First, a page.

On #36, and Trusting the Process

I turned 36 on Friday. And the first thing I did was lose my car keys. On top of the car.

It struck me that this did not bode well for the coming year(s).
The past few years, my birthdays have been occasions of reflection and anticipation. Two birthdays ago, I was anticipating my husband’s departure on a military deployment. Last year, I was anticipating his return and our family’s relocation. This year we’re all here (though looking forward to another move in 6 months or so) and my reflections have less to do with our family situation and my changing relationships than with me, myself.
There have been many (many) moments in the past year when I’ve felt stuck–in a limbo between long-term residences, in a jumble of childrens’ toys, in a perpetual summertime (well, okay, that’s not always so bad). In-between callings. On hold for some Future Day when I’ll finally have the time, energy, and inclination to live the life I always thought I wanted.
News flash (Self, are you paying attention?): THIS IS YOUR LIFE. And you like it. You really like it.
So now I’m 36. And this is how I’m starting my New Year: by learning TTV (Through the Viewfinder) photography, using a 1950’s Kodak Duaflex camera in conjunction with my Nikon D40 to create vintage images (like the one above). By committing, yet again, to get healthy (goal: to SugarBust, exercise 4 days/week, and lose 20 pounds by the time we move in March). By remembering how much I love to learn, gaining new skills and reviving old ones (French lit, anyone?). And by joining an online “caravan” of artists, reflecting on weekly themes and marking the journey with art:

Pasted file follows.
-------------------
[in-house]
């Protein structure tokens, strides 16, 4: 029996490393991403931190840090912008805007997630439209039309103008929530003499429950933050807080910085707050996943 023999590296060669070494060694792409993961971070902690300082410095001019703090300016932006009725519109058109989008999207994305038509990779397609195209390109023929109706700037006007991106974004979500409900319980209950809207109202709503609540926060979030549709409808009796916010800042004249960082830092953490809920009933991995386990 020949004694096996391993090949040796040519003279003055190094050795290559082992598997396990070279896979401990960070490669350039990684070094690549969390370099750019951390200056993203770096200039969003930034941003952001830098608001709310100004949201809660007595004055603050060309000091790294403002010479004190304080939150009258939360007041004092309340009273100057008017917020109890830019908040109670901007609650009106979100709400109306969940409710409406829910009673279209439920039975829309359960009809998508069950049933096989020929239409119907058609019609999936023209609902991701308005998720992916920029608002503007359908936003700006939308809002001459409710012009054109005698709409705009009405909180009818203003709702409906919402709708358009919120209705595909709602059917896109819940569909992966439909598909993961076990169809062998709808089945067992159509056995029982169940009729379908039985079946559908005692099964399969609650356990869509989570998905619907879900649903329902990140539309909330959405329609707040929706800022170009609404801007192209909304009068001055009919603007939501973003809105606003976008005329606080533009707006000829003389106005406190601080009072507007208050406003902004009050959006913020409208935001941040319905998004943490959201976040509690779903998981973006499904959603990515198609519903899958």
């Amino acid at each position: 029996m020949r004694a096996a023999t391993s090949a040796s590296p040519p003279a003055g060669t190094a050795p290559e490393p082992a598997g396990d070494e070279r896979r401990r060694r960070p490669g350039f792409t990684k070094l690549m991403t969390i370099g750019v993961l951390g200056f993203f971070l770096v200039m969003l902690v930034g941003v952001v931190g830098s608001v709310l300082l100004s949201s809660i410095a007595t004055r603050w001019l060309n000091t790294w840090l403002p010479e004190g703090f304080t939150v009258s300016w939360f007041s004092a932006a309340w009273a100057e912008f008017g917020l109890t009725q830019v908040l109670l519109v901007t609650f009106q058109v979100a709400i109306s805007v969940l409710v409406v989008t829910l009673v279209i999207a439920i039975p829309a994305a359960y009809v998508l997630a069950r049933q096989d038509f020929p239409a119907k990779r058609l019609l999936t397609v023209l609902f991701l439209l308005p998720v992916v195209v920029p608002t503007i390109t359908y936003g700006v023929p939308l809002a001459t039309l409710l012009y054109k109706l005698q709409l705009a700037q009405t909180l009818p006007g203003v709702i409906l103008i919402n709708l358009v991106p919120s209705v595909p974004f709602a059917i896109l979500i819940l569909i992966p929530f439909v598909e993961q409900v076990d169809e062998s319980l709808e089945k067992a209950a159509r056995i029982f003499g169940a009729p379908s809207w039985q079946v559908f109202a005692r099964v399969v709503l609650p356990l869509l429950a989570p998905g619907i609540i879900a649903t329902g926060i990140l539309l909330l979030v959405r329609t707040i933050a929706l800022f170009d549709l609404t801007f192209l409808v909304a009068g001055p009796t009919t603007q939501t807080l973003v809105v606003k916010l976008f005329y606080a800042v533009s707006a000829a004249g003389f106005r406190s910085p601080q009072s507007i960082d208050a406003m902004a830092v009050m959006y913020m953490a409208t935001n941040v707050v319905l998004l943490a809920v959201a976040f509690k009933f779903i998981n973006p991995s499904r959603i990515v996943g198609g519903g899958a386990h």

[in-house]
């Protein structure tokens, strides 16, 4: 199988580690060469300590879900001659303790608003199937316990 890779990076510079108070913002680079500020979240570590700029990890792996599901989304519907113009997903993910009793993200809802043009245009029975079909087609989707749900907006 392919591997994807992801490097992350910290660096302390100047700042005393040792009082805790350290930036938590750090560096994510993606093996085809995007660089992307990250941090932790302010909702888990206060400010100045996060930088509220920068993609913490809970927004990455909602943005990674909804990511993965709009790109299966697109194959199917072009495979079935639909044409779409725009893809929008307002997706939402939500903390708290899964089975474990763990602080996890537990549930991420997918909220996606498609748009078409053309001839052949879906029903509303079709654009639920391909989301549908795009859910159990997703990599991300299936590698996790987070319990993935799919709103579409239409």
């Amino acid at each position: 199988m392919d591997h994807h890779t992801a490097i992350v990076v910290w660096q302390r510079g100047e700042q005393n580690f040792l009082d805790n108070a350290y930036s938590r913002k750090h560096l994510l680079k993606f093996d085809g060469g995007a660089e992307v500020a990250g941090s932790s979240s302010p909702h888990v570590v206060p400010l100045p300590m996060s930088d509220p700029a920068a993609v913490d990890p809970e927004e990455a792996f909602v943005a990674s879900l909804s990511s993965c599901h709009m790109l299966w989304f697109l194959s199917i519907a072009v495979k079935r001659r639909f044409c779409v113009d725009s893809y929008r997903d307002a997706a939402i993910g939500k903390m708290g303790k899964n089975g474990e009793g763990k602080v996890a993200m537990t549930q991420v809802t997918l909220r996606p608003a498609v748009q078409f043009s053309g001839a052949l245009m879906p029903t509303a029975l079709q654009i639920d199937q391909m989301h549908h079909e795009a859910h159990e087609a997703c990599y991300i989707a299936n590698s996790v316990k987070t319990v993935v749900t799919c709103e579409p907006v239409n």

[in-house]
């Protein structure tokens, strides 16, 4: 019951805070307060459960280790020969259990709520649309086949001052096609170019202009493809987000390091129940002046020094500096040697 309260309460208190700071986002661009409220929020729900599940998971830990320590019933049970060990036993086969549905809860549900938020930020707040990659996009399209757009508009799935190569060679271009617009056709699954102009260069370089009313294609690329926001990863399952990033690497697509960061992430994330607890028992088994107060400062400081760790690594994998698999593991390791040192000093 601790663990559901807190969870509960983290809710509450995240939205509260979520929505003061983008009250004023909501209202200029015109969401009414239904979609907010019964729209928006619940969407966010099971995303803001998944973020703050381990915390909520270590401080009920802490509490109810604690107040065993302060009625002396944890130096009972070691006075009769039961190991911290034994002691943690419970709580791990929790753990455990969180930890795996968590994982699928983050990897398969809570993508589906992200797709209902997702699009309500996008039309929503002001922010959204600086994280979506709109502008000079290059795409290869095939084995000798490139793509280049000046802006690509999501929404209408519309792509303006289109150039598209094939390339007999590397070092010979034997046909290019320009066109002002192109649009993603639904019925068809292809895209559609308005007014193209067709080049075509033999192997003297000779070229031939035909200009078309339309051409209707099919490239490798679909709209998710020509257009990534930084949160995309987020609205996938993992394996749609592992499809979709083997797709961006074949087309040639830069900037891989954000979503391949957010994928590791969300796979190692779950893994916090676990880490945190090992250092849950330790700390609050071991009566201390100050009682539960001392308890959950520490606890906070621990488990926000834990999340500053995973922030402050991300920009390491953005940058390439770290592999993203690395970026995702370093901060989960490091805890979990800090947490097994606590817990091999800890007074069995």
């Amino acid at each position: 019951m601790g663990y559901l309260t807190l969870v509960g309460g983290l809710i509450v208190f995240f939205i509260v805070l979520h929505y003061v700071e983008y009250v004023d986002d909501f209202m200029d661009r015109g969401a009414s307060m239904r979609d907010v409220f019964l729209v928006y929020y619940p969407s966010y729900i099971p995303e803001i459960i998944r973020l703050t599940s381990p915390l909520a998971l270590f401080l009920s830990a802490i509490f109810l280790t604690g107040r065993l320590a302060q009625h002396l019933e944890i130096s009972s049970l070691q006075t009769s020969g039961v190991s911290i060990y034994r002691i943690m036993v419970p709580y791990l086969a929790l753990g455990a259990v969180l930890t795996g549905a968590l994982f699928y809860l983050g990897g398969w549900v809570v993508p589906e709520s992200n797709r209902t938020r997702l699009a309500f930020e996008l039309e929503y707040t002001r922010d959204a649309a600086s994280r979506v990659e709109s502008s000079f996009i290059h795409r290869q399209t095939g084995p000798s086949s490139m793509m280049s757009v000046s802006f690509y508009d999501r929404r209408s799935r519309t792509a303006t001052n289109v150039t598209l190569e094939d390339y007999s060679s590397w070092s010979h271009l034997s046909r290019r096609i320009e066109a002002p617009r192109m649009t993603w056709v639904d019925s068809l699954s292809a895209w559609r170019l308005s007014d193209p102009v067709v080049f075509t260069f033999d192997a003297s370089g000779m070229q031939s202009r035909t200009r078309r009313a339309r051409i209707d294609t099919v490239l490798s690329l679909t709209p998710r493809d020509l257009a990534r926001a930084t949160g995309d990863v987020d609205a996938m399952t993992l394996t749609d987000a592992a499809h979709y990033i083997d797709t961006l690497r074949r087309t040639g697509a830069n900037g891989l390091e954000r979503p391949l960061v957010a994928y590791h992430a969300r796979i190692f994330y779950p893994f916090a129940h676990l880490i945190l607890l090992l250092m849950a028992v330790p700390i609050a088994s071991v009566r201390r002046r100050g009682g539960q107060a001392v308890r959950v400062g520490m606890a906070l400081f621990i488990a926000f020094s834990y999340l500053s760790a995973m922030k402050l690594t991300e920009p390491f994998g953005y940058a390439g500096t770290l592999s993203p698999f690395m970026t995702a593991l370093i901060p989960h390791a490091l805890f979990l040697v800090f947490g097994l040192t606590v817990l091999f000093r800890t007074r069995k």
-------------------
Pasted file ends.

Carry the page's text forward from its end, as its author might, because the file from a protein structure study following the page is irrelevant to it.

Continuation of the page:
“As soon as you trust yourself, you will know how to live.” Goethe
In this New Year, I want to trust. I want to trust myself, and I want to be trustworthy, a good steward of all the gifts and tools I’ve been given: my spouse, my children, my extended family and friends, my faith, my education, my creativity, my bank account. My words. My craft supplies. My iMac. 🙂 All the provisions for my journey have been entrusted to me already. I want to trust myself to use them to their best and fullest–so that I can live to my best and fullest.
I want to trust the process of art, and of life: the process of each single step, each single choice contributing to the journey. I want to trust that having a “pretty” piece to show off at the end is irrelevant, because the On The Way is what matters.
Let’s go.

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